A worrying 54% of UK couples have not carried out joint retirement planning to make sure that, if one of them dies, the other will continue to receive income, reveals recent research carried out on behalf of Prudential.
The figure is not surprising in light of earlier research by the insurer showing that 14% of couples over the age of 40 have never actually discussed their finances at all.
Joint retirement planning
The research assessed 2,002 couples over the age of 40, and found that:
- one in four (26%) couples have not discussed what will happen to their pensions if one partner dies before the other.
- making a will is the only financial planning activity that 13% of those surveyed have done together.
- 7% of those interviewed admit that they will be completely dependent on their partner’s income in retirement.
- Women are twice as likely as men to be dependent on their partner in retirement, with 10% planning to depend on their other half, compared with 5% of men.
Confusion over financial planning
The research reveals significant confusion among couples when it comes to financial planning, with over one sixth (17%) of respondents admitting to not even knowing what their main source of income will be in retirement.
Almost two thirds (65%) said they would rely on their own pension savings, while one in ten people (11%) would look to sources other than pensions for their retirement income.
Overall, a worrying 75% of those polled claimed they had no idea what their income will be in retirement.
Impact of State pension reform
This confusion will only have been exacerbated by the recently proposed state pension reforms.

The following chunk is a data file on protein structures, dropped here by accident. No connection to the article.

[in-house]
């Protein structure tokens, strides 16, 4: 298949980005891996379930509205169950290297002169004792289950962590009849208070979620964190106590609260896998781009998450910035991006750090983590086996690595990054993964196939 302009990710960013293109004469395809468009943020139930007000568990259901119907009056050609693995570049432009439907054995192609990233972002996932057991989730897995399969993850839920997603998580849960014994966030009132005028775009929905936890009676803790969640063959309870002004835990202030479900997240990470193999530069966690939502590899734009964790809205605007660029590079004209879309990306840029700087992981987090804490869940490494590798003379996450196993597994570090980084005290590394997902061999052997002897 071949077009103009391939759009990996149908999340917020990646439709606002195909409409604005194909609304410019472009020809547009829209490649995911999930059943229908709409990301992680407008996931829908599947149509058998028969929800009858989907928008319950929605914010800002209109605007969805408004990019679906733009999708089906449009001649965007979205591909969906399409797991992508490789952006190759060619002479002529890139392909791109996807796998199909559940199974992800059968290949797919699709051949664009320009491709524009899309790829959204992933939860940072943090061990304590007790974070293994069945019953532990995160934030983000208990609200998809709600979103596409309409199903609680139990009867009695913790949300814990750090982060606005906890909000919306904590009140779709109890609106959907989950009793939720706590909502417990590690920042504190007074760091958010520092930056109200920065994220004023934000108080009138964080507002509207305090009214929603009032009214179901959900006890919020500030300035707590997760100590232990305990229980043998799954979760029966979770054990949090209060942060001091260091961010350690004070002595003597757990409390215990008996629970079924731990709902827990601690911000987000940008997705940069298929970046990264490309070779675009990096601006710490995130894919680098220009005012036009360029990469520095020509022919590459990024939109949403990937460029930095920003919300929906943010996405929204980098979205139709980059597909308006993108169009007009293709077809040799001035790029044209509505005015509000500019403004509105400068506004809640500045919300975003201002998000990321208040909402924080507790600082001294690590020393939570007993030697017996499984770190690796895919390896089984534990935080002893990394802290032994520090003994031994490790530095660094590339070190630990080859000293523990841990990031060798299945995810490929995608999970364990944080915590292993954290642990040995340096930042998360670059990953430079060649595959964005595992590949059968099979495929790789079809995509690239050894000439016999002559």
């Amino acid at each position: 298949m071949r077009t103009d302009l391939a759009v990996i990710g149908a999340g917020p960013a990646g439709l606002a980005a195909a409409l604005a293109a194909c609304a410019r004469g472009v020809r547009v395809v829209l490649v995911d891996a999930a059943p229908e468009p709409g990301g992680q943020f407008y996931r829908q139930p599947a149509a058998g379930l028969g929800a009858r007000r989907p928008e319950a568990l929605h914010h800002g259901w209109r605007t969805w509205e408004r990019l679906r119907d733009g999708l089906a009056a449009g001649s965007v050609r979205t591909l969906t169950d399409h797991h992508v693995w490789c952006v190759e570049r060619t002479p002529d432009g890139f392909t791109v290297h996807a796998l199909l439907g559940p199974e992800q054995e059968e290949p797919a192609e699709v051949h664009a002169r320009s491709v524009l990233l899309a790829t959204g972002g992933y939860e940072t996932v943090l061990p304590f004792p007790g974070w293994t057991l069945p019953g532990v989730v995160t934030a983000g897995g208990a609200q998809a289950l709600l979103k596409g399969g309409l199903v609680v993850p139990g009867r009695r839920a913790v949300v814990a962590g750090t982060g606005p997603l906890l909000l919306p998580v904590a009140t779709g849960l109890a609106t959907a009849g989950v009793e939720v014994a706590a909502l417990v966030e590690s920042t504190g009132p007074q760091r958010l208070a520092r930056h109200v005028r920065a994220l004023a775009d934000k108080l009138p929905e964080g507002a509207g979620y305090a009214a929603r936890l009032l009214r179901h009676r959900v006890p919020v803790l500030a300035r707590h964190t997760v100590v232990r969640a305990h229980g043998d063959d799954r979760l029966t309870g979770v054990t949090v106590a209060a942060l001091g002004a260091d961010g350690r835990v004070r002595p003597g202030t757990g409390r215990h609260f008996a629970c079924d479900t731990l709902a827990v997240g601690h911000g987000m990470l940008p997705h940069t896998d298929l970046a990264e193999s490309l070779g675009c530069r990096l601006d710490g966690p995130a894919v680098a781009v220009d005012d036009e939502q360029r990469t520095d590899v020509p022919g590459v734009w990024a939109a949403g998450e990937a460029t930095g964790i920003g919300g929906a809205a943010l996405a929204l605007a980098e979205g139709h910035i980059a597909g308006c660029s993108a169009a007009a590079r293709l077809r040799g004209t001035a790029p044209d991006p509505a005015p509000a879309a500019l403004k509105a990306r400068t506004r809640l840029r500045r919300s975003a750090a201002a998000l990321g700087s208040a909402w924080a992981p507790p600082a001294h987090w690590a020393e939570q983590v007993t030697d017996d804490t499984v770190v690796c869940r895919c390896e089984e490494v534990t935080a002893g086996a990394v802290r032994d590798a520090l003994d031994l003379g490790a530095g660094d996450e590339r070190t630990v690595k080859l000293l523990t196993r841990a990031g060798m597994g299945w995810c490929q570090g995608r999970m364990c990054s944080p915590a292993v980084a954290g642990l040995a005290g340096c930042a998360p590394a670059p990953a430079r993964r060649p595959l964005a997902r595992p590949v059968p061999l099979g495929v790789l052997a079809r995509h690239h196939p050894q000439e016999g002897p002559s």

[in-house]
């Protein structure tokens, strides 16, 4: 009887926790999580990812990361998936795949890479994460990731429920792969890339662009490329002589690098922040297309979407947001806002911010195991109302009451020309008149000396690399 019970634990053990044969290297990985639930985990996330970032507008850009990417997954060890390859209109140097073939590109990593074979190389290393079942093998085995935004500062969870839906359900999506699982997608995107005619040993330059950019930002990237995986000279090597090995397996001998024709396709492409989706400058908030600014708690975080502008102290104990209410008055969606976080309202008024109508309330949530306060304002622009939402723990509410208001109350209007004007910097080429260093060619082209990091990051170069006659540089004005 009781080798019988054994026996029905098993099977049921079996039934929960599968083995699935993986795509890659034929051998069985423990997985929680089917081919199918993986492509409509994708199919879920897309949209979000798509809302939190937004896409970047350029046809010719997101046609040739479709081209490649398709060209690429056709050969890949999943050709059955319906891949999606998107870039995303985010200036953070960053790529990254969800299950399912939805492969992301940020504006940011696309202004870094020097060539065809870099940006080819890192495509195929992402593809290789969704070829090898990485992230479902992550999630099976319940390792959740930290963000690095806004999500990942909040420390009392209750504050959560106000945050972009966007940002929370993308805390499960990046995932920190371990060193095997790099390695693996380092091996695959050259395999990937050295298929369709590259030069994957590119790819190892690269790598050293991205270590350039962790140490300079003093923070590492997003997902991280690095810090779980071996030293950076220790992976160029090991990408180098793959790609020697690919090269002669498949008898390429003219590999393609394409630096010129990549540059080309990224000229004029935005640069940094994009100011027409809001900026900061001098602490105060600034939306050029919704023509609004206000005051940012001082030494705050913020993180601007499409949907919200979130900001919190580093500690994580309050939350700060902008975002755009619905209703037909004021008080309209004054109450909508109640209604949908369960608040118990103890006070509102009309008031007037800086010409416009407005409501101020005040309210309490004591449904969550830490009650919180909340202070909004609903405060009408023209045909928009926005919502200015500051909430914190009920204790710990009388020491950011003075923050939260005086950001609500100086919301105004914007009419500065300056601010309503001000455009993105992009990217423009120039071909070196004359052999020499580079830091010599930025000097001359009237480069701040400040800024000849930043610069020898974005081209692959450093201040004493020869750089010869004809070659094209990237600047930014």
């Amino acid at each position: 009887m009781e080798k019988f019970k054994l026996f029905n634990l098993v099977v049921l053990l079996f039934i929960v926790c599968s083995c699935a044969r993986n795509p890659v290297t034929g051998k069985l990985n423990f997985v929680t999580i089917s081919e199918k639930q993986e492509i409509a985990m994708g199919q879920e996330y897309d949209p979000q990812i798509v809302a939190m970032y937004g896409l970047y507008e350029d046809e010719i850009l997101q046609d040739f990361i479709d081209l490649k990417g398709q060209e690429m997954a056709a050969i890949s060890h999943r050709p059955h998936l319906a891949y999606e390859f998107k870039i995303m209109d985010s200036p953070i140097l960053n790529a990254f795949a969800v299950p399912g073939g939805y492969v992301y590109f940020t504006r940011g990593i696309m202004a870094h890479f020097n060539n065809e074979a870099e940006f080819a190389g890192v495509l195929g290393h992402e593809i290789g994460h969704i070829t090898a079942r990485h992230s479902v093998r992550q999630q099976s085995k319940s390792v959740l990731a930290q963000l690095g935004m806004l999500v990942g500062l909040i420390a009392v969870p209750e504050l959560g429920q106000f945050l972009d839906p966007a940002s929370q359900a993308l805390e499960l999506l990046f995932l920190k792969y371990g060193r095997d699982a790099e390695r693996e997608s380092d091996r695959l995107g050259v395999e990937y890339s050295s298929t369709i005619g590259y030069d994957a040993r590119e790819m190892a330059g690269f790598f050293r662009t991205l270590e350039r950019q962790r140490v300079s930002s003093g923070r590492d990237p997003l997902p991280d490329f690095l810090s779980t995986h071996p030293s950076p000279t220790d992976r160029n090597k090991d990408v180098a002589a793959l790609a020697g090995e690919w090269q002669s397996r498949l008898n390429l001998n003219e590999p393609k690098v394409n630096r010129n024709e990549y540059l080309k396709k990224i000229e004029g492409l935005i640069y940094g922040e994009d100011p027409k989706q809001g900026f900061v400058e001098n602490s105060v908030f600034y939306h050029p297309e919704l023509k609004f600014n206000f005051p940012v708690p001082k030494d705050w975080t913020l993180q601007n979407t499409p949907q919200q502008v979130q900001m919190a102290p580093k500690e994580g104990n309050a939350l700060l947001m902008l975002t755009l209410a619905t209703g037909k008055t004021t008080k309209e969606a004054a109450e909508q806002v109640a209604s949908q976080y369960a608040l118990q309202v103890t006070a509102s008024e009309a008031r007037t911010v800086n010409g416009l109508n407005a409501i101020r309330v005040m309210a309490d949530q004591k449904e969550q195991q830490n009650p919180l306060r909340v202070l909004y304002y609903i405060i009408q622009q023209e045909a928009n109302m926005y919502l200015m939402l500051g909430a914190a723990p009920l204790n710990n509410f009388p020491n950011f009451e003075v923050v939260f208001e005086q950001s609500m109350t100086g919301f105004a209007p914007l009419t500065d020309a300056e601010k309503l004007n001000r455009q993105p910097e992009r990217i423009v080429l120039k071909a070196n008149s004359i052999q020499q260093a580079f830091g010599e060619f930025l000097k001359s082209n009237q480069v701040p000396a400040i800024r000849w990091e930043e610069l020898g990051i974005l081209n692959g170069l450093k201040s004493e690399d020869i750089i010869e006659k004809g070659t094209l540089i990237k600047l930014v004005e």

The proposed reforms, which will take effect from 2017, will create a simple flat rate pension set above the means test (currently £142.70) and based on 35 years of National Insurance contributions.
The proposal has been broadly welcomed, but will take time to bed in.
Other retirement decisions
Finances aren’t the only uncertainty that couples will face in the run-up to retirement, says the Prudential.
Twelve percent of couples claim they haven’t even discussed where they plan to live when they retire. The majority (79%) have done so, with just over half (51%) intending to remain where they are. A further 9% plan to split their retirement between the UK and overseas, while 6% plan to relocate abroad permanently.
“If you’re planning to retire abroad, it is important to check if this has any implications for your State Pension,” said Vince Smith-Hughes, retirement expert at Prudential. “For British expats, in many countries the state pension won’t increase annually in line with CPI, as it does if you live in the UK, meaning that over time its value will fall. It therefore pays to plan all aspects of your finances carefully before relocating.”